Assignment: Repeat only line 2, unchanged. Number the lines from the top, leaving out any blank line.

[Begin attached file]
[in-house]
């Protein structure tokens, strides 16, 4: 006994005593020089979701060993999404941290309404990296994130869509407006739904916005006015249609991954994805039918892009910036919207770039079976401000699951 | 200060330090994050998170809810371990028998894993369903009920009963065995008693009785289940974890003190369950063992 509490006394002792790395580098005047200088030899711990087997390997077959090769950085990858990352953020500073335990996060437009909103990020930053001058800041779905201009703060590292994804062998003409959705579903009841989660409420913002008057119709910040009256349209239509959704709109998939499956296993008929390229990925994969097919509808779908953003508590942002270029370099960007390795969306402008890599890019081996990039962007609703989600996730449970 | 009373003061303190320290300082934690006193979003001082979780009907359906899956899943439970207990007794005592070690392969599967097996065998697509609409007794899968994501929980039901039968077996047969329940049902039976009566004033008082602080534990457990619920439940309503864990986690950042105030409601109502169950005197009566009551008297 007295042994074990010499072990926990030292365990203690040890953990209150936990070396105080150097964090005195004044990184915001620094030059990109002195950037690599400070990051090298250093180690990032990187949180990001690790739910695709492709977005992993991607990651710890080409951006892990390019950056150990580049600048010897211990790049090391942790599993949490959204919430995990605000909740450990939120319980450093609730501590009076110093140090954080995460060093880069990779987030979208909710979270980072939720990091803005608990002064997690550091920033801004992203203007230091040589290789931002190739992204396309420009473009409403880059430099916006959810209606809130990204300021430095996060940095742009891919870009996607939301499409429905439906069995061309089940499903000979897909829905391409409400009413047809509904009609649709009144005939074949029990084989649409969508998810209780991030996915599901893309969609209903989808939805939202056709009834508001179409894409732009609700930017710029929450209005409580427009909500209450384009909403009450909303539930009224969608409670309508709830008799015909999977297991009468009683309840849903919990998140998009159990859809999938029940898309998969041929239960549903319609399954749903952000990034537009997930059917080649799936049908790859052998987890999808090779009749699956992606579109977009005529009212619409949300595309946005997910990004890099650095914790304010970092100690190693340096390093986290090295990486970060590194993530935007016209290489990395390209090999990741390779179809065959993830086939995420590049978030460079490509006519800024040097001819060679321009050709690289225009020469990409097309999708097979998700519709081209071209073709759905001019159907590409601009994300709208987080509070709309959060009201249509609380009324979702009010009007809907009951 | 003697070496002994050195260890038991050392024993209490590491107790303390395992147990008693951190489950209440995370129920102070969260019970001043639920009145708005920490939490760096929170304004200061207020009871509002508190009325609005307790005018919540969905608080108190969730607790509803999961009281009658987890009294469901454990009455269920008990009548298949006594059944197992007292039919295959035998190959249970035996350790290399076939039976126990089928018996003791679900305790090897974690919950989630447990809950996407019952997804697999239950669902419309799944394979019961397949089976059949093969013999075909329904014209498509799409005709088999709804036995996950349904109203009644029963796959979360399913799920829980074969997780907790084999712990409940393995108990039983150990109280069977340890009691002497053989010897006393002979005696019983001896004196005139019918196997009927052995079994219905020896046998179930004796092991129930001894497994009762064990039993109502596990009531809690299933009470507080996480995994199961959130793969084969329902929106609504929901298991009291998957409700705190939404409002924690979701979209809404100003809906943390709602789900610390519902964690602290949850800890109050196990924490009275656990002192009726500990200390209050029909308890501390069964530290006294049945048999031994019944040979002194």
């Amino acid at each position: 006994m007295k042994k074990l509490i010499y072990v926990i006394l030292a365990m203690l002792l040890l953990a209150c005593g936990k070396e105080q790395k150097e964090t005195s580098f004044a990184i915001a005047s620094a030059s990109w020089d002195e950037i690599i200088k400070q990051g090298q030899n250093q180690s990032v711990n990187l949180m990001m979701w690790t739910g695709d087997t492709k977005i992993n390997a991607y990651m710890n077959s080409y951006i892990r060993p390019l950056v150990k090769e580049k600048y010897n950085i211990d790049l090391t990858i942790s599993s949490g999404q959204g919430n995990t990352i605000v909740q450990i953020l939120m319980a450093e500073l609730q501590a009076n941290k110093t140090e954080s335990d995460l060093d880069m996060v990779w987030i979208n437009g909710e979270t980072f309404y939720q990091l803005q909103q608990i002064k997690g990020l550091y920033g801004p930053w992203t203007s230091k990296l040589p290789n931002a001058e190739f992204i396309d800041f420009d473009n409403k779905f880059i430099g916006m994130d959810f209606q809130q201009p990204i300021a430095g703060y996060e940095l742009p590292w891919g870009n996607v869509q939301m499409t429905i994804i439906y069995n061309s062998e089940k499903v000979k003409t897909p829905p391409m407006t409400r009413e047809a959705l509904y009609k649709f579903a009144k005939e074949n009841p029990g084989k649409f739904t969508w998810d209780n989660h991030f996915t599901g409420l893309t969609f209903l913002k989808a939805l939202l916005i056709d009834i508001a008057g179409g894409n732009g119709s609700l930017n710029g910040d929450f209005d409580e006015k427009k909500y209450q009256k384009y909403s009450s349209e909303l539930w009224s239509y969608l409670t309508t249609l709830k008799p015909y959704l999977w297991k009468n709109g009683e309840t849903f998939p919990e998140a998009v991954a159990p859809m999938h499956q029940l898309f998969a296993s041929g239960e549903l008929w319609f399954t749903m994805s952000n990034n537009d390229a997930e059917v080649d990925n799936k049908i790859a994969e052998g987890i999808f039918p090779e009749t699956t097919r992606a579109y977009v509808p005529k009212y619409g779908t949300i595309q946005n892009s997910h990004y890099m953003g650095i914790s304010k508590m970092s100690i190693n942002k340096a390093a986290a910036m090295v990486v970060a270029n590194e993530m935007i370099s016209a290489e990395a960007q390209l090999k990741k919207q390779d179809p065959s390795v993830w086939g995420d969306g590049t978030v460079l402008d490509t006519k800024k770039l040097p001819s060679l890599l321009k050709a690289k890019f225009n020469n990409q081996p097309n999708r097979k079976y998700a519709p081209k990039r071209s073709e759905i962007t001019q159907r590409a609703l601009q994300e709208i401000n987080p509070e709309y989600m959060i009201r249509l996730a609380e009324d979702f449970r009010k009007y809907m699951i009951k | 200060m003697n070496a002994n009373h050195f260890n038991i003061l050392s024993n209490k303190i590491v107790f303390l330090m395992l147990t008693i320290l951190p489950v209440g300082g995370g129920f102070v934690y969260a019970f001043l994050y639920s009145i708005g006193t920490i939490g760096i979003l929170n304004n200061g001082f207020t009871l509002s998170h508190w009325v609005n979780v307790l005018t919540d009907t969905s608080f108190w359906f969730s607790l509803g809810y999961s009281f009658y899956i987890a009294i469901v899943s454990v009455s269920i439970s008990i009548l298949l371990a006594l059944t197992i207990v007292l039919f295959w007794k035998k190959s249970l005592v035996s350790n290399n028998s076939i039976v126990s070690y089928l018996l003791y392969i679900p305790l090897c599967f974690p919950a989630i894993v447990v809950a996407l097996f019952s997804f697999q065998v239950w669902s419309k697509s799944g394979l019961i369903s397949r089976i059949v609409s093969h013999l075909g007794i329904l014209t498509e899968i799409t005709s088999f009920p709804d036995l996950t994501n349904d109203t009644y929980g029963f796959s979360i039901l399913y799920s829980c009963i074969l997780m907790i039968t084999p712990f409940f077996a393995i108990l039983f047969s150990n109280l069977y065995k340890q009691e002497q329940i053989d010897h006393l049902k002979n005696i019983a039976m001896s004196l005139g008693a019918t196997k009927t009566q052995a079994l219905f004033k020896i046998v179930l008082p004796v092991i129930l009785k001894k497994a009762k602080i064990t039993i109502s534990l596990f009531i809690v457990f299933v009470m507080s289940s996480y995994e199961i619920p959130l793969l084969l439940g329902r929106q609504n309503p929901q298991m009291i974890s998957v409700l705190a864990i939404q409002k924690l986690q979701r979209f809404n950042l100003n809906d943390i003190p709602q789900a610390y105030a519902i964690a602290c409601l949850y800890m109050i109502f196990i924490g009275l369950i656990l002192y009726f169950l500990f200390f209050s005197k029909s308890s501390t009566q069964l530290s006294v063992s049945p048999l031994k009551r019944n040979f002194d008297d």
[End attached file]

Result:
């Protein structure tokens, strides 16, 4: 006994005593020089979701060993999404941290309404990296994130869509407006739904916005006015249609991954994805039918892009910036919207770039079976401000699951 | 200060330090994050998170809810371990028998894993369903009920009963065995008693009785289940974890003190369950063992 509490006394002792790395580098005047200088030899711990087997390997077959090769950085990858990352953020500073335990996060437009909103990020930053001058800041779905201009703060590292994804062998003409959705579903009841989660409420913002008057119709910040009256349209239509959704709109998939499956296993008929390229990925994969097919509808779908953003508590942002270029370099960007390795969306402008890599890019081996990039962007609703989600996730449970 | 009373003061303190320290300082934690006193979003001082979780009907359906899956899943439970207990007794005592070690392969599967097996065998697509609409007794899968994501929980039901039968077996047969329940049902039976009566004033008082602080534990457990619920439940309503864990986690950042105030409601109502169950005197009566009551008297 007295042994074990010499072990926990030292365990203690040890953990209150936990070396105080150097964090005195004044990184915001620094030059990109002195950037690599400070990051090298250093180690990032990187949180990001690790739910695709492709977005992993991607990651710890080409951006892990390019950056150990580049600048010897211990790049090391942790599993949490959204919430995990605000909740450990939120319980450093609730501590009076110093140090954080995460060093880069990779987030979208909710979270980072939720990091803005608990002064997690550091920033801004992203203007230091040589290789931002190739992204396309420009473009409403880059430099916006959810209606809130990204300021430095996060940095742009891919870009996607939301499409429905439906069995061309089940499903000979897909829905391409409400009413047809509904009609649709009144005939074949029990084989649409969508998810209780991030996915599901893309969609209903989808939805939202056709009834508001179409894409732009609700930017710029929450209005409580427009909500209450384009909403009450909303539930009224969608409670309508709830008799015909999977297991009468009683309840849903919990998140998009159990859809999938029940898309998969041929239960549903319609399954749903952000990034537009997930059917080649799936049908790859052998987890999808090779009749699956992606579109977009005529009212619409949300595309946005997910990004890099650095914790304010970092100690190693340096390093986290090295990486970060590194993530935007016209290489990395390209090999990741390779179809065959993830086939995420590049978030460079490509006519800024040097001819060679321009050709690289225009020469990409097309999708097979998700519709081209071209073709759905001019159907590409601009994300709208987080509070709309959060009201249509609380009324979702009010009007809907009951 | 003697070496002994050195260890038991050392024993209490590491107790303390395992147990008693951190489950209440995370129920102070969260019970001043639920009145708005920490939490760096929170304004200061207020009871509002508190009325609005307790005018919540969905608080108190969730607790509803999961009281009658987890009294469901454990009455269920008990009548298949006594059944197992007292039919295959035998190959249970035996350790290399076939039976126990089928018996003791679900305790090897974690919950989630447990809950996407019952997804697999239950669902419309799944394979019961397949089976059949093969013999075909329904014209498509799409005709088999709804036995996950349904109203009644029963796959979360399913799920829980074969997780907790084999712990409940393995108990039983150990109280069977340890009691002497053989010897006393002979005696019983001896004196005139019918196997009927052995079994219905020896046998179930004796092991129930001894497994009762064990039993109502596990009531809690299933009470507080996480995994199961959130793969084969329902929106609504929901298991009291998957409700705190939404409002924690979701979209809404100003809906943390709602789900610390519902964690602290949850800890109050196990924490009275656990002192009726500990200390209050029909308890501390069964530290006294049945048999031994019944040979002194």